ALABAMA, USA — The FDA and CDC have pressed pause on the use of the J&J vaccine, but why?
"Together the CDC and the FDA are reviewing data involving 6 reports of a rare type of blood clot called Cerebral Venous Sinus Thrombosis or CVST in combination with low levels of platelets in the blood called Thrombocytopenia - in women ages 18 to 48 who presented with symptoms between 6 and 13 days after receiving the Johnson & Johnson or Janssen COVID-19 vaccine," said Director of the FDA's Center for Biologics, Evaluation and Research, Peter Marks, M.D., Ph.D.
This type of blood clot is extremely rare, so treatment is also different from typical blood clots, which concerns health care workers.
"The FDA will revise the fact sheet for the health care providers administering vaccine and the fact sheet for recipients and caregivers for the Janssen COVID-19 vaccine to include this adverse event information to ensure health care providers are able to make appropriate benefit-risk determinations for their patients," said Marks.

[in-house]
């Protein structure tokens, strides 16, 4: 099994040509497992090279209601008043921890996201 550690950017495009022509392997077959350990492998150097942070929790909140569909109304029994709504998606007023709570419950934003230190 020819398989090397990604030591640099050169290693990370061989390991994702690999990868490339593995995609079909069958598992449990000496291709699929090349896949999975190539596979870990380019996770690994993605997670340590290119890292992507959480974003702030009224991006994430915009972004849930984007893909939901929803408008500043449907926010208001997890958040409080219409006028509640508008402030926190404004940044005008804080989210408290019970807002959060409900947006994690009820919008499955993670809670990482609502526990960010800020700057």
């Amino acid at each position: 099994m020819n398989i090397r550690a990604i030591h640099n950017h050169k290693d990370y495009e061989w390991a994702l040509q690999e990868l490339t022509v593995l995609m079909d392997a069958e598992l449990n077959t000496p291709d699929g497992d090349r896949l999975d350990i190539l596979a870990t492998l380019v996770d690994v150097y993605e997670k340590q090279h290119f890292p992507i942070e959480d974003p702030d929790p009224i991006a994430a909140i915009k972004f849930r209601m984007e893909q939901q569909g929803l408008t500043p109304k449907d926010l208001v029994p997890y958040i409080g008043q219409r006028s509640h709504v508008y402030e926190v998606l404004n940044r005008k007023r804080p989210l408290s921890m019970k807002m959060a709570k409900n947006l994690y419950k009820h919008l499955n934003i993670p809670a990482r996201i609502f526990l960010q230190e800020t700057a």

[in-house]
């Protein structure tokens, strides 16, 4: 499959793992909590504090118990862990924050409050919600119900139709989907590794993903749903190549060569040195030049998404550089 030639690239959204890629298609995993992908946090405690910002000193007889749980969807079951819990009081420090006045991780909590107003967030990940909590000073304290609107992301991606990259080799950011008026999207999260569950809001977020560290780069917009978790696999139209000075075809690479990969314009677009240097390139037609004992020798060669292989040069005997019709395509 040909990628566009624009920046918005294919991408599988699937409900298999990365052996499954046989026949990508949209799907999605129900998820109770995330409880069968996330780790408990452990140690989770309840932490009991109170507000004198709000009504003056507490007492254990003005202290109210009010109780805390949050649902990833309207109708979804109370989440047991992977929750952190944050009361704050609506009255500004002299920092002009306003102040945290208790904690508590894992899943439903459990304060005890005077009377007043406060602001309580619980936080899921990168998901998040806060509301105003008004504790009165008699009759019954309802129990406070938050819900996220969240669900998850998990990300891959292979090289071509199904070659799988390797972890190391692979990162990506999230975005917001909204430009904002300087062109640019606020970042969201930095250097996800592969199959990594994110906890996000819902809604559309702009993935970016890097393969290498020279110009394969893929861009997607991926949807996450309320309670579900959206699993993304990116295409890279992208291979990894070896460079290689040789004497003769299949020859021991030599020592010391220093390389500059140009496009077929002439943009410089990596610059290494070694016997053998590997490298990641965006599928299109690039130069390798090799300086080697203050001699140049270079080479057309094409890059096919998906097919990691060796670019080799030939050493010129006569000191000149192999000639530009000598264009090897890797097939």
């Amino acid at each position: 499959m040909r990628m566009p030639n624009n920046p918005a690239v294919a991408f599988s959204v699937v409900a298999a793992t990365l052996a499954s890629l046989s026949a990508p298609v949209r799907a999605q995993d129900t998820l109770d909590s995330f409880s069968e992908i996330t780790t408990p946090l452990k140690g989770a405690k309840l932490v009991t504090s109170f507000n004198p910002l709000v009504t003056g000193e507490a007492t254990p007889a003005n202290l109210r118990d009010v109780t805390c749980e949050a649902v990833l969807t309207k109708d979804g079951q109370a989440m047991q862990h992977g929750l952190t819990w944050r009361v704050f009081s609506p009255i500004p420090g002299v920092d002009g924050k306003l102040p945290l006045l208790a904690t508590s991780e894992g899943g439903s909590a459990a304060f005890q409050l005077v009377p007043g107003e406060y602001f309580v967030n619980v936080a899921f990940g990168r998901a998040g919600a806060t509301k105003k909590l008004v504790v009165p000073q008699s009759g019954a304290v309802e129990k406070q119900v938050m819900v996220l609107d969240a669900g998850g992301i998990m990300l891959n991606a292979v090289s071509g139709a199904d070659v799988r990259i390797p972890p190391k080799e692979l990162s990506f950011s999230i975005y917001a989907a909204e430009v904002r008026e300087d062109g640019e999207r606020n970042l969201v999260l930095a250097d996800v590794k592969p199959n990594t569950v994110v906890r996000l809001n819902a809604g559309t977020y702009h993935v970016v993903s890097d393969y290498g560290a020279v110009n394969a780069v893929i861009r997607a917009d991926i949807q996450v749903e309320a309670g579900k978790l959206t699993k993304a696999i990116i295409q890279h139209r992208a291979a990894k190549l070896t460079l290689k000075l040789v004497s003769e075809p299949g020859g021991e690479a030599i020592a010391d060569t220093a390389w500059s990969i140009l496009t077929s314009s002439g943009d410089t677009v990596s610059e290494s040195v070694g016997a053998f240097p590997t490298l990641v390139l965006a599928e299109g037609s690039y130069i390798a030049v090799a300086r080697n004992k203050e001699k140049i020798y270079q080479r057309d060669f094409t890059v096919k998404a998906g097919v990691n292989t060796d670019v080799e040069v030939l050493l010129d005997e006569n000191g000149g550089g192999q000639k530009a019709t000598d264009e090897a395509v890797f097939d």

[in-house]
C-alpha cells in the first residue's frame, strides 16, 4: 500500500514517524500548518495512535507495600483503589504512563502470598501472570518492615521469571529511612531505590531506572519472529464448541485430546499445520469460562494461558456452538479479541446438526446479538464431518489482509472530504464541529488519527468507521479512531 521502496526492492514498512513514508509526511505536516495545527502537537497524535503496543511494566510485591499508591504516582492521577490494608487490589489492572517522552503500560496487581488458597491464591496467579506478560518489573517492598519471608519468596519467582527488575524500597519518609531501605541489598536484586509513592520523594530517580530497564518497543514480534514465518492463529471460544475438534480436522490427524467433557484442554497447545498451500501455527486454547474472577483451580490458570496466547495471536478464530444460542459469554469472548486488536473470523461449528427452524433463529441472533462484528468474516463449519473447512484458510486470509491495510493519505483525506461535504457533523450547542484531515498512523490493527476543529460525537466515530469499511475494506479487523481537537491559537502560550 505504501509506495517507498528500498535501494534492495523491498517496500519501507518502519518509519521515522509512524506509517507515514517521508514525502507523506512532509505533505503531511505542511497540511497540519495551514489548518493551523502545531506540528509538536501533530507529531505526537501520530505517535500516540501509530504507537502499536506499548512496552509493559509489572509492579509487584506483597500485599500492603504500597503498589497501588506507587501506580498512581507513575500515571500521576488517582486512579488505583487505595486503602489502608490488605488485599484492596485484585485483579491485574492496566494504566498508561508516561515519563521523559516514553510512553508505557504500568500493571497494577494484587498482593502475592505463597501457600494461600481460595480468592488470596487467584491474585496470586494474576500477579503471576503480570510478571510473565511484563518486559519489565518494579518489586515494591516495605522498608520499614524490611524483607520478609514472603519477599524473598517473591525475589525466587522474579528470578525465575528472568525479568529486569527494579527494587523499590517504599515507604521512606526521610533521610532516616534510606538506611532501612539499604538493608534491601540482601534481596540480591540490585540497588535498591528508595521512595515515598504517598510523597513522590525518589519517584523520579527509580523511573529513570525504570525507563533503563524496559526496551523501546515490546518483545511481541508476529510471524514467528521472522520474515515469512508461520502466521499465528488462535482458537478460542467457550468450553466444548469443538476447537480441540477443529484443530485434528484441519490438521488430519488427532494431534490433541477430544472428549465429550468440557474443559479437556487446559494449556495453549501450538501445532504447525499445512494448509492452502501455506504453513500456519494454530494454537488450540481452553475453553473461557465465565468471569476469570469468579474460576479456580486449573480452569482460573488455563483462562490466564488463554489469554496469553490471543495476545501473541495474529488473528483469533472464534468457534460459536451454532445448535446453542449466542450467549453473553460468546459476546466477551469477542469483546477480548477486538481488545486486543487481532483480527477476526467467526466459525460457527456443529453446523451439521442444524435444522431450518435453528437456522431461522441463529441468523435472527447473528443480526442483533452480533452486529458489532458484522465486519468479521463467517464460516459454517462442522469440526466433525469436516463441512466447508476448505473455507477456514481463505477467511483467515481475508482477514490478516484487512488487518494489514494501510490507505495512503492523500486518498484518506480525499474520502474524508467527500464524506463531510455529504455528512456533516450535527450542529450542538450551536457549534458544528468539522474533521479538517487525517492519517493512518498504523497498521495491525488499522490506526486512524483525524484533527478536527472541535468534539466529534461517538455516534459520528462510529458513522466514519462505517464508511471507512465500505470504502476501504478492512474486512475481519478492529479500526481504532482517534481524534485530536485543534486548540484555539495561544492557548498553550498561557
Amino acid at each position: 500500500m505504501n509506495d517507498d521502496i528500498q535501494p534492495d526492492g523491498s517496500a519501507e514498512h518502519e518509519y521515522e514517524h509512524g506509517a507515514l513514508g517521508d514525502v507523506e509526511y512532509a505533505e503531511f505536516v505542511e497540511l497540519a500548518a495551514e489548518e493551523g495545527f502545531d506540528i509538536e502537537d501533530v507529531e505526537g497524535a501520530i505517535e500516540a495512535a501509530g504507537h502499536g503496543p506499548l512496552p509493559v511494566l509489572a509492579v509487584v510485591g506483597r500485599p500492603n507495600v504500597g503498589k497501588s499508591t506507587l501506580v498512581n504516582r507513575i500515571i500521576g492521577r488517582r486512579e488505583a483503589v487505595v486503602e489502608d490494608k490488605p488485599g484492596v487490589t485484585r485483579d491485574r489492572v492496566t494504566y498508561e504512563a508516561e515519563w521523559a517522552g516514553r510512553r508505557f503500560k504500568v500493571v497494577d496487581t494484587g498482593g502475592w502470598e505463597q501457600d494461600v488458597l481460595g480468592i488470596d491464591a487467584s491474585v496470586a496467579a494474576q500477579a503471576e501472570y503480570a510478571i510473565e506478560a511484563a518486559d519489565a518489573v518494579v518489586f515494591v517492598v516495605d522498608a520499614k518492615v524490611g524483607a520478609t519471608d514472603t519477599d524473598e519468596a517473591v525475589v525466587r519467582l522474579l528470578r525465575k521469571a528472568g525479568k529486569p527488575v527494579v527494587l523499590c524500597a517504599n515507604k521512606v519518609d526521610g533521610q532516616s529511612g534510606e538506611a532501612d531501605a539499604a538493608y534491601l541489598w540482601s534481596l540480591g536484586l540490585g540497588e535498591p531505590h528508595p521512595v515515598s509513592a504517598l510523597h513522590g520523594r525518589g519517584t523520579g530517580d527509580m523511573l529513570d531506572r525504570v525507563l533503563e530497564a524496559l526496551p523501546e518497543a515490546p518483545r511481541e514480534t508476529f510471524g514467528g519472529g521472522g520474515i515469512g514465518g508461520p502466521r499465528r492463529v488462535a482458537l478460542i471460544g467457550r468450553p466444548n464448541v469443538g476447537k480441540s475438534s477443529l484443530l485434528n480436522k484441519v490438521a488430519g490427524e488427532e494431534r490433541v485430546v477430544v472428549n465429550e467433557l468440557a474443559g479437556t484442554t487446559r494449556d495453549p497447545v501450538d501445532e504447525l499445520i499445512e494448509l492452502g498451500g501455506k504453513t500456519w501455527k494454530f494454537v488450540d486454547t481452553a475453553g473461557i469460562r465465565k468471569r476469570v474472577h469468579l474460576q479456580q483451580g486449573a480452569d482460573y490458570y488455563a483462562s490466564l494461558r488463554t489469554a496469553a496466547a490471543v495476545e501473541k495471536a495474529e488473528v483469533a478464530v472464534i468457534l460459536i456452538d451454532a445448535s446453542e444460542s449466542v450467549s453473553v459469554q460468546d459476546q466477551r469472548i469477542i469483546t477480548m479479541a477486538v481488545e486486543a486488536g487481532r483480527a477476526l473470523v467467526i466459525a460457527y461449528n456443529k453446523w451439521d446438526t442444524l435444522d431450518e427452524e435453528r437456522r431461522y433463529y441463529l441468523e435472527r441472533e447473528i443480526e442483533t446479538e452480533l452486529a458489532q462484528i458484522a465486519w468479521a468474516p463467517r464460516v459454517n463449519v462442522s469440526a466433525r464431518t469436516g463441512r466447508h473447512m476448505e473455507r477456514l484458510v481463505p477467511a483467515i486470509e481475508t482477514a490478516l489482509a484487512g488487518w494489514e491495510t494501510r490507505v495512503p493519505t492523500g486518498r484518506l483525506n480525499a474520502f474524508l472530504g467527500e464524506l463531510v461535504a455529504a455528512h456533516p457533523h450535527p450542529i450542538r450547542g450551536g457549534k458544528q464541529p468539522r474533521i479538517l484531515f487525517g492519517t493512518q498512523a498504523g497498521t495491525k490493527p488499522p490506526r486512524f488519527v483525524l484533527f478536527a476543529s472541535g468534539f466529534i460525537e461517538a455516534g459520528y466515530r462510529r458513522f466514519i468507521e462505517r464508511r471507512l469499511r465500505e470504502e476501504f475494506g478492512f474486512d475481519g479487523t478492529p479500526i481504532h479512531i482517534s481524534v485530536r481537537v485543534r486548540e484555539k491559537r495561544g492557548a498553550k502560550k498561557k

Of the six clot cases seen in the United States, one patient died and another is in critical condition, but the risk of this happening to most recipients lowers as time passes.
"For people who recently got the vaccine within the last couple of weeks, they should be aware to look for any symptoms. If you've received the vaccine and have developed severe headaches, abdominal pain, leg pain or shortness of breath, you should contact your health care provider and seek medical treatment," said Principal Deputy Director of the CDC, Anne Schuchat, M.D.
This is national news but what does it mean for the Tennessee Valley? Well, Governor Ivey released a statement similar to the FDA and CDC.
Highlighted: "It is important to know that the adverse effects potentially stemming from the Johnson & Johnson shot have been extremely rare in the country, but out of an abundance of caution, Alabama is temporarily pausing these shots until we know more," said Ivey.
Ivey says she commends Dr. Harris from the Alabama Department of Public Health for taking this step in our state. Dr. Harris says this hiccup will not stop vaccination efforts in Alabama.
"In terms of our total number of doses you know, it doesn't really affect that much and we've given you know, 71,000 doses out of you know around 2.1 million in total shots so far, so it hasn't represented a large number of our vaccines," said State Health Officer of the Alabama Department of Public Health, Scott Harris, M.D.